Oct 13, 2010

Kindle vs iBooks: User Experience Comparison


I would have bet a three figure sum of money that I would not wind up being a fan of e-books. An avid reader with fairly quirky tastes, I really liked the feel of the pages, the sense of getting to the end of a book, etc.

Or so I thought.

I got my first e-book as a freebie - it was something I'd planned on buying anyway, so I figured nothing ventured, nothing lost.

I was hooked. The advantage of being able to read anytime, anyplace (I was using Kindle on my iPhone) trumped the small pages and lack of physical product. Plus the whole opening-the-book-up-to-where-you-left-off thing was a huge plus to an inveterate bookmark loser  like myself.

Having recently had the chance to experience Apple's iBook service (on both an iPad and iPhone) I'm finding myself partial to the Kindle, with one major reservation.

The Kindle does synching much, much better, especially between the iPhone and iPad. iBooks was always messing up or not synching at all, which is a huge hassle since you can't really thumb through an ebook. Not sure what "Whispersync" (Kindle's name for its service) is supposed to refer to -- is synching particularly noisy?-- but it works.

As does Kindle's tap'n'turn functionality. The iBook's page turn thing is visually great, but it's sort of a pain in the butt after a while - pages don't turn immediately on the iPhone and even on the iPad it's too easy to move ahead an extra page or two by accident.

Kindle recently introduced two column reading on the iPad, so when you have it sideways it looks like an open book (a feature iBooks already had) and that's a big plus - it's easier to prop the iPad case open on my lap sideways and it makes me feel like I'm making more progress;)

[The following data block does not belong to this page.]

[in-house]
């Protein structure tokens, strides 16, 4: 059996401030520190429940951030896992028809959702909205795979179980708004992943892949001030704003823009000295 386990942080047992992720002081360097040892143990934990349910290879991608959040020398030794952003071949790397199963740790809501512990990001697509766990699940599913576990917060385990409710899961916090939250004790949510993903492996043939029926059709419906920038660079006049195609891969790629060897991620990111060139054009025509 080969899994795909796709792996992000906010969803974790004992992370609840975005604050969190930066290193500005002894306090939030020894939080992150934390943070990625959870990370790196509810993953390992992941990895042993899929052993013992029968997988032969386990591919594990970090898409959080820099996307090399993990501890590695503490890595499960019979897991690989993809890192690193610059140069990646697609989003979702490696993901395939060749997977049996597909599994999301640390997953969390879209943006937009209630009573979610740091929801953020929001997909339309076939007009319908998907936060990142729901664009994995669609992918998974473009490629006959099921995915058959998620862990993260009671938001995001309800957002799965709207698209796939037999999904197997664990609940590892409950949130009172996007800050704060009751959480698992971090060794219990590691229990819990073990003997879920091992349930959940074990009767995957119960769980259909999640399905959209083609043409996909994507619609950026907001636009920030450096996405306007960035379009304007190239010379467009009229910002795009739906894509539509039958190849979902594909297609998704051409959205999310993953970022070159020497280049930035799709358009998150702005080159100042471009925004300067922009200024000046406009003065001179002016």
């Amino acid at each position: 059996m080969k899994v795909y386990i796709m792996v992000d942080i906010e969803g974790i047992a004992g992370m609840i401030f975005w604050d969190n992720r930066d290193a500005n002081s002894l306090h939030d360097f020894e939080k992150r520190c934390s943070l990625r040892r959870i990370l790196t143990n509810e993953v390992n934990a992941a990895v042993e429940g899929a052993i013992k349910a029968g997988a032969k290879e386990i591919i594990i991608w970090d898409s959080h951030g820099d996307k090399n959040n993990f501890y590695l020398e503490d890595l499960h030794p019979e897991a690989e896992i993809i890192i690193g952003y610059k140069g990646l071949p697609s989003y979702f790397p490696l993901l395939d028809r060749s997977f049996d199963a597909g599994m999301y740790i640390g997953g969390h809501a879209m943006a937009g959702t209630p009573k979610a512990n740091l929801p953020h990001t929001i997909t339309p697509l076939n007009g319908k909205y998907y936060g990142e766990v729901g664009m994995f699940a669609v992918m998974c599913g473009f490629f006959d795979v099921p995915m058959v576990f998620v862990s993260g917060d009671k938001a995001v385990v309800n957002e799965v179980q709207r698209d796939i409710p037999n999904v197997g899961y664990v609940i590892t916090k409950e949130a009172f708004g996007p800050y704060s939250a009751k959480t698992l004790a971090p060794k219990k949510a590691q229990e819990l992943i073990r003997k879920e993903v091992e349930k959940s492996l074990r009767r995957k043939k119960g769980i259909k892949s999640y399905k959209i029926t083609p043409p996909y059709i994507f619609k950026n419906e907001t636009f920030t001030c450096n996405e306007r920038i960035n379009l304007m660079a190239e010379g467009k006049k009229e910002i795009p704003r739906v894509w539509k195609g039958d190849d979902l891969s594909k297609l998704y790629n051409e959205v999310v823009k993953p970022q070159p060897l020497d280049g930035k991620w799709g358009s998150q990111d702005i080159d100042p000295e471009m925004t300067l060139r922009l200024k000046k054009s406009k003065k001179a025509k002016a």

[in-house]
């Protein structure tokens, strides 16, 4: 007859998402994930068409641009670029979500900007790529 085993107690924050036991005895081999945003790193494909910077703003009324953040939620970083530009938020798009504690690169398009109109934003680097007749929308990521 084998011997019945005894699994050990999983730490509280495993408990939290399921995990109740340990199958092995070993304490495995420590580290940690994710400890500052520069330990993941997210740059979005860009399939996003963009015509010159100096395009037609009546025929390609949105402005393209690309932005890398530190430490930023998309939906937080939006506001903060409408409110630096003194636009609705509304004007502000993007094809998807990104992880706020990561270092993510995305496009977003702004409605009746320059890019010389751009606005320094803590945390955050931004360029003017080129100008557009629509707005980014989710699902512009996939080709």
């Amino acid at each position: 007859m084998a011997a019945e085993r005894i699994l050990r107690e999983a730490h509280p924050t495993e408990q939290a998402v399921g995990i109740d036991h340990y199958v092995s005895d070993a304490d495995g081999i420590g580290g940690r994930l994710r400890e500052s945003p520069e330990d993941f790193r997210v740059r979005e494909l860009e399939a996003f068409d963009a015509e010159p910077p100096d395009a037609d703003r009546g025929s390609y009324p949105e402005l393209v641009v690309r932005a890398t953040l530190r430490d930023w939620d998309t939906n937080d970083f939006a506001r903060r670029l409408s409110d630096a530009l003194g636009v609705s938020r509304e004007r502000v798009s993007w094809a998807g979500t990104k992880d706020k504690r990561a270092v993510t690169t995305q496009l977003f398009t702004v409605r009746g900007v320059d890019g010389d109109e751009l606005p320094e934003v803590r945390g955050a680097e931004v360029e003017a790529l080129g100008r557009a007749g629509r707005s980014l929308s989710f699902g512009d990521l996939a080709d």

The one area where iBooks is way ahead though is the in-app screen dimming feature. When I read at night, I keep the lights off so as not to wake up my wife, but in order to do so, I keep the screen dimmed as far as it will go. (It also makes reading in the dark easier-- a bright screen is really bright in a dark room.)

iBooks have a button that lets you dim the screen right from the app and only for the app. With Kindle, I have to open up the iPad or iPhone Settings and manually adjust the brightness (and then re-adjust it in the AM) which is definitely a bother.

That said, Kindle's superior synching ability is putting it ahead for me right now. The interface may not be as cute as iBooks, with its page turns and bookshelf, but for now, I'll take being on the right page.

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